Board effectiveness
and evaluation

The board is the single most critical factor of an organisation’s success. It sets the tone and culture that permeates throughout the organisation, while providing strategic direction to drive performance in line with market trends. We believe that our role is to help the board provide insight, foresight and oversight.

Our experienced team will help you with:

Board evaluations

Committee effectiveness

Alignment between the board and it’s committees to a long range strategic plan, including evaluation of board composition, strategic oversight, risk management, governance processes, reporting protocols and director contributions. A more granular approach looking at specific areas of assessment with the creation of a set of frameworks to bridge gaps between boardroom decision making and business execution

A reflective approach to the optimisation of existing board committees and the creation of new ones, providing a distilled action plan to move forward in unity

Featured Insights

Frustrations voiced by numerous businesses regarding Board Effectiveness Reviews echo our understanding. These frustrations often revolve around the recurrence of the same governance gaps within boardrooms, persisting year after year, regardless of the independent evaluators’ involvement. Regrettably, the outcomes remain consistent, with governance gaps persisting.  Despite the conventional 90-day duration of a typical Board review, the crucial question remains: What proactive steps will be taken on the day following this assessment period? What will you do on day 91?

A Board Effectiveness Review is an assessment process that seeks to evaluate the performance and effectiveness of a company’s Board of Directors. The review’s ultimate goal is to ensure that the board is functioning optimally and is aligned with the organisation’s strategic goals.

As a Non-Executive Director (NED), it is important to have a good understanding of the business in which you sit on the board, as well as how the company goes to market. This knowledge can be crucial in providing valuable insight and guidance to the board and management team, and can help to ensure that the company is well-positioned for success. However, the question arises whether we should expect NEDs to have this level of understanding and if so, how it should be assessed, how business can support this and what benefits it will bring.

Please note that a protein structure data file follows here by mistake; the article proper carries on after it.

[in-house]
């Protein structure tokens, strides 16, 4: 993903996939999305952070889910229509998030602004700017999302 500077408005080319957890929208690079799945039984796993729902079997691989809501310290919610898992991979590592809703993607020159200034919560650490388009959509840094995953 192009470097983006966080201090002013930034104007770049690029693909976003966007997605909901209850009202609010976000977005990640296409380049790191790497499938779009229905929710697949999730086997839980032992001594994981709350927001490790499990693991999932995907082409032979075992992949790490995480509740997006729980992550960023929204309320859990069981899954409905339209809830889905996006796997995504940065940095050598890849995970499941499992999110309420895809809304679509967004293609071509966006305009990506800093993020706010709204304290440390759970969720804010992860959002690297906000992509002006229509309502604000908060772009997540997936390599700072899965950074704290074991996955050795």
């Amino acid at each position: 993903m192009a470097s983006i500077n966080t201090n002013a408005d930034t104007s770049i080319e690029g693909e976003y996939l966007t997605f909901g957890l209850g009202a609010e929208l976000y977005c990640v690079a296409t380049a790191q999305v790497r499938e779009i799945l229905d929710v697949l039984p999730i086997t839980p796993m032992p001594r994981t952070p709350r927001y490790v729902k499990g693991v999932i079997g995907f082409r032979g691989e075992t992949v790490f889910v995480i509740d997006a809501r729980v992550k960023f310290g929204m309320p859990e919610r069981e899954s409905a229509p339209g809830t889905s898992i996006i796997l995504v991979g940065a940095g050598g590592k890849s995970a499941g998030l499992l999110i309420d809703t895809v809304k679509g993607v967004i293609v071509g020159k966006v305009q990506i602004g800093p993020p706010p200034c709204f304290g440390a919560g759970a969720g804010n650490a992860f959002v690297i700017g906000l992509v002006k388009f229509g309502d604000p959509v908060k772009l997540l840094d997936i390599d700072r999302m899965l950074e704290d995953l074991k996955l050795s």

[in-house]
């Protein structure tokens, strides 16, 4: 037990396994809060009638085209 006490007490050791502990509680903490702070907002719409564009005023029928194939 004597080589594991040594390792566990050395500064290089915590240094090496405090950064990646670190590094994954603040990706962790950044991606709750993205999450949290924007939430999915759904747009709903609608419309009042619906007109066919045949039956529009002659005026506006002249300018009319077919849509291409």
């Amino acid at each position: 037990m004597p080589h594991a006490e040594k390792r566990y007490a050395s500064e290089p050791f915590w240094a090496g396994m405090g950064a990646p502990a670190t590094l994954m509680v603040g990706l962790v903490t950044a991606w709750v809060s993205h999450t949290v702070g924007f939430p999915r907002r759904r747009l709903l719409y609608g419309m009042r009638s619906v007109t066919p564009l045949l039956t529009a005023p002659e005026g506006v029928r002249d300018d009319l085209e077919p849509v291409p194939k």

Everyone is busy and being busy is probably what made you successful in the first place. All your achievements and milestones, whether personal or organisational, came from hard work and commitment. There are probably a lot of people like you in your organisation – driven, focused and resourceful. As a business leader, you need people to deliver, but also to stay motivated and continue to develop. This is one of the tricks a leader has to learn.

There is a risk, though, that too much focus means that the opportunities and the threats which may often be obvious, get missed. This is why many organisations are looking at their corporate governance framework to judge whether it’s delivering for their people, providing both a safety net for when things go wrong, and a lean and agile network to support a fast, proactive approach to decision-making. It should also enable people to ask the questions that many are often too afraid to voice for fear of looking stupid or think someone else would have thought of already. This is how things get missed.

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